Index of labour costs per hour, UK: July to September 2014 (experimental statistics)

Changes in the costs of employing labour, analysed by sector and industry.

Nid hwn yw'r datganiad diweddaraf. Gweld y datganiad diweddaraf

Email Catherine Healey

Dyddiad y datganiad:
17 December 2014

Cyhoeddiad nesaf:
19 March 2015

1. Main points

  • The whole economy Index of Labour Costs per Hour (ILCH) increased by 1.3% in the third quarter of 2014 compared with the same quarter of 2013. This means the cost of labour rose year on year in Q3 2014, before inflation is taken into account

  • Wage costs per hour worked increased by 1.1%, and non-wage costs per hour worked increased by 2.5% in Q3 2014

  • The growth in labour costs per hour in the public sector was 2.0% in the third quarter of 2014, compared with 1.1% in the private sector

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2. User engagement

We are constantly aiming to improve this release and its associated commentary. We would welcome any feedback you might have and would be particularly interested in knowing how you make use of these data to inform our work.

Please contact us via email: or telephone Catherine Healey on +44 (0)1633 456786.

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3. Summary

The Index of Labour Costs per Hour (ILCH) is a measure of the cost of having an employee for an hour of work. It represents the total cost of employing an individual, which is primarily the earnings of the employee, but also includes non-wage costs. It is also known as the Labour Cost Index (LCI); the index is produced by all member countries of the EU and collated by Eurostat.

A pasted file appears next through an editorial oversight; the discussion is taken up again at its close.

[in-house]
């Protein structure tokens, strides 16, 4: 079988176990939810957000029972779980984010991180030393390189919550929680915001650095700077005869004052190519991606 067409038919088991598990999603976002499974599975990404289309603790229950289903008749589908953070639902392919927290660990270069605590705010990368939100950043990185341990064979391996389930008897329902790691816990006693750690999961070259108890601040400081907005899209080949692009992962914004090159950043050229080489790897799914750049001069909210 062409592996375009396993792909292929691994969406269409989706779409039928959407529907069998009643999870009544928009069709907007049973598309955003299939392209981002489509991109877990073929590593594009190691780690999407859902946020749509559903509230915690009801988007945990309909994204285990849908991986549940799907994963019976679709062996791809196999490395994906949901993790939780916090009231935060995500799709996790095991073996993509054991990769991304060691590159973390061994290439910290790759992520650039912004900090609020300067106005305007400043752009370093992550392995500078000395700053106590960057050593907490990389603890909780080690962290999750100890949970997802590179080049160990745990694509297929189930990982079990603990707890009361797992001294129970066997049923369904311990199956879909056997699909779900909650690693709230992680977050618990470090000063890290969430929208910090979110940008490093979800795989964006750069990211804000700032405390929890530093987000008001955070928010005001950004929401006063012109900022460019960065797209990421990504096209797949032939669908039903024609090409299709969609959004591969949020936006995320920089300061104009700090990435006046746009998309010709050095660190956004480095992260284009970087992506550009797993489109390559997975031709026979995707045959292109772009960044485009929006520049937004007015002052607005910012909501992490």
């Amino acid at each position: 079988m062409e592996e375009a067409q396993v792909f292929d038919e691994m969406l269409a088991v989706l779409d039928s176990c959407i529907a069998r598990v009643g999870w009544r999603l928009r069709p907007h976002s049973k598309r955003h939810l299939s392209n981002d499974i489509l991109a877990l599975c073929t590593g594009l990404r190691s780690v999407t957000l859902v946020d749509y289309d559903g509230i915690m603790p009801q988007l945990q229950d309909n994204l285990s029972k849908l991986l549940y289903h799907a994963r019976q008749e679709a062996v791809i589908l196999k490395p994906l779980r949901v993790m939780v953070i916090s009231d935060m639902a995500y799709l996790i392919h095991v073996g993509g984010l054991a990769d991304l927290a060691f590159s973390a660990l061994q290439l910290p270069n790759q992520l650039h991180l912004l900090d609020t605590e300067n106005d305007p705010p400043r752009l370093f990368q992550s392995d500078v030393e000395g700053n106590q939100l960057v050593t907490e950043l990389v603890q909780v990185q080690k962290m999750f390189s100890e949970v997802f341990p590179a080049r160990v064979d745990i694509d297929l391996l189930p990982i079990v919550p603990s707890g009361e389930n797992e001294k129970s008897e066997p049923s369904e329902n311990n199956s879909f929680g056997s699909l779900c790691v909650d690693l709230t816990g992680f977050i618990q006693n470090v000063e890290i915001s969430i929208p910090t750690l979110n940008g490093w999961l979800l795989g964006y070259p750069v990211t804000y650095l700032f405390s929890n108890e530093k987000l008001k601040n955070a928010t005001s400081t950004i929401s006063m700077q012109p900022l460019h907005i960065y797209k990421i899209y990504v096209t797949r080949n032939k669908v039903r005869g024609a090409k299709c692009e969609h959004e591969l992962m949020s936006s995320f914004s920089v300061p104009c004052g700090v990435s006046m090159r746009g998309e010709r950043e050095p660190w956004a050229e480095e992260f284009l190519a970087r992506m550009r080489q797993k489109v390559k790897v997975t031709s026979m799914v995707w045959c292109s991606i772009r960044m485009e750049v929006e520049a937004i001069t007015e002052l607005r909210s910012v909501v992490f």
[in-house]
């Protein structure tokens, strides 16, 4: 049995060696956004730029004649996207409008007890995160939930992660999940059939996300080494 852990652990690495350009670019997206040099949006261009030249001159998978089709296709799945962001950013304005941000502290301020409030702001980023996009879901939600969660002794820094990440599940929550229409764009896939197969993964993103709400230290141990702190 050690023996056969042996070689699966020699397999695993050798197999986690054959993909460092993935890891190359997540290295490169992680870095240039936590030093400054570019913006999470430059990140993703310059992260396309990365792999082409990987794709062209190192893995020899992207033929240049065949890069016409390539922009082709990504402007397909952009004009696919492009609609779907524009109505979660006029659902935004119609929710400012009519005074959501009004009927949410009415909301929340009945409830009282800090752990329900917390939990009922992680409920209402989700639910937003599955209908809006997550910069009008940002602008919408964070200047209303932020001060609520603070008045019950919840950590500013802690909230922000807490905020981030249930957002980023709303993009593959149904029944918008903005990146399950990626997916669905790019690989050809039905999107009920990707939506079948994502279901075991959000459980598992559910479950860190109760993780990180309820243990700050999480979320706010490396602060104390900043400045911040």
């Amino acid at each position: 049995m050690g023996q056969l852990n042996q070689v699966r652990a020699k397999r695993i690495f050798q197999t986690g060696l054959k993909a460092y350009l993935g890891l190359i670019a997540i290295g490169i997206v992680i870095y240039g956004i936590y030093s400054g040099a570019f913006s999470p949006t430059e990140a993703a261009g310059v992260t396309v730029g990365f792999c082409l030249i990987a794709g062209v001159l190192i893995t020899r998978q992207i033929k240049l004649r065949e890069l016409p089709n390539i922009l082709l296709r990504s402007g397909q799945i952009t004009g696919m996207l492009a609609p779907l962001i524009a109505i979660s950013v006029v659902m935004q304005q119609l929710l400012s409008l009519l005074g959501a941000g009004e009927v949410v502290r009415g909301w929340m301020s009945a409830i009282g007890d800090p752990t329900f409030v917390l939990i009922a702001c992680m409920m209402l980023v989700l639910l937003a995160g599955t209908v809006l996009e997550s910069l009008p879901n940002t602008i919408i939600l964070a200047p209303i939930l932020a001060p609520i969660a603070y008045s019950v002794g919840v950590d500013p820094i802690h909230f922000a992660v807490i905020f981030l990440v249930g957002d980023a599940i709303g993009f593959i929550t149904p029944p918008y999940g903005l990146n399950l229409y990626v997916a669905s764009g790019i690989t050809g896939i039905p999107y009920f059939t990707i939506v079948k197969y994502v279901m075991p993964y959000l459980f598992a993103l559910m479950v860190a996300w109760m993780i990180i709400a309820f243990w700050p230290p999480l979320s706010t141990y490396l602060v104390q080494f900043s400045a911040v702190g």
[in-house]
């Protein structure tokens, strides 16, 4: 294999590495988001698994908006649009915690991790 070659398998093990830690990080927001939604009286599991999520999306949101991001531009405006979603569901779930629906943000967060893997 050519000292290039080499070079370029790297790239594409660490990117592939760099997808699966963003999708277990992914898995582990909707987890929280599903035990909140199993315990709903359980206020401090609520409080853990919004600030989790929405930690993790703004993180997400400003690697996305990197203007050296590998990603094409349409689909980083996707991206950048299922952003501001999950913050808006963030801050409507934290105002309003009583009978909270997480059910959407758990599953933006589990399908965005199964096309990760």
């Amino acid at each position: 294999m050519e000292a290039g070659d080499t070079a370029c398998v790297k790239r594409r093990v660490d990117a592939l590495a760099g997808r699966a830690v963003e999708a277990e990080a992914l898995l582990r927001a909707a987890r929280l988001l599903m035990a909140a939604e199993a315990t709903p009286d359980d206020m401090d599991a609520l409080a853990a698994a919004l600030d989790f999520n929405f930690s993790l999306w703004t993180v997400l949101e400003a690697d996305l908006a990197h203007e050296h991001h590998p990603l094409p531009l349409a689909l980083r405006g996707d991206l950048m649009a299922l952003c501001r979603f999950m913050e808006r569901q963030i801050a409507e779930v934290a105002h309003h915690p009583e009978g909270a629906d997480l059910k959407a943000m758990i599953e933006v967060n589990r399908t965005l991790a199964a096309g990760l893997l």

Four versions of ILCH are calculated for each aggregate, measuring changes in:

  1. total labour costs per hour worked

  2. wage costs per hour worked

  3. other labour costs, primarily National Insurance contributions and occupational pensions, as well as sickness, maternity and paternity pay, per hour worked

  4. total labour costs, excluding bonuses and arrears, per hour worked

The labour cost component of ILCH is mainly drawn from the Monthly Wages and Salaries Survey (MWSS); the hours worked component of ILCH is drawn from the Labour Force Survey (LFS). Other costs are estimated using a range of other sources including the Annual Business Survey (ABS) and Annual Survey of Hours and Earnings (ASHE). ILCH index figures are estimates in current prices, meaning that they are published not adjusted for inflation. ILCH data are not currently seasonally adjusted.

ILCH statistics are currently designated as experimental. Experimental statistics are those official statistics undergoing further development work before they are submitted for assessment as a National Statistic by the UK Statistics Authority.

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4. Main results

Whole economy labour costs per hour increased by 1.3% in Q3 2014 compared with the same quarter a year earlier. Total labour costs include wages and salaries, benefits in kind and employer social contributions (pension and national insurance contributions, sickness, maternity and paternity pay).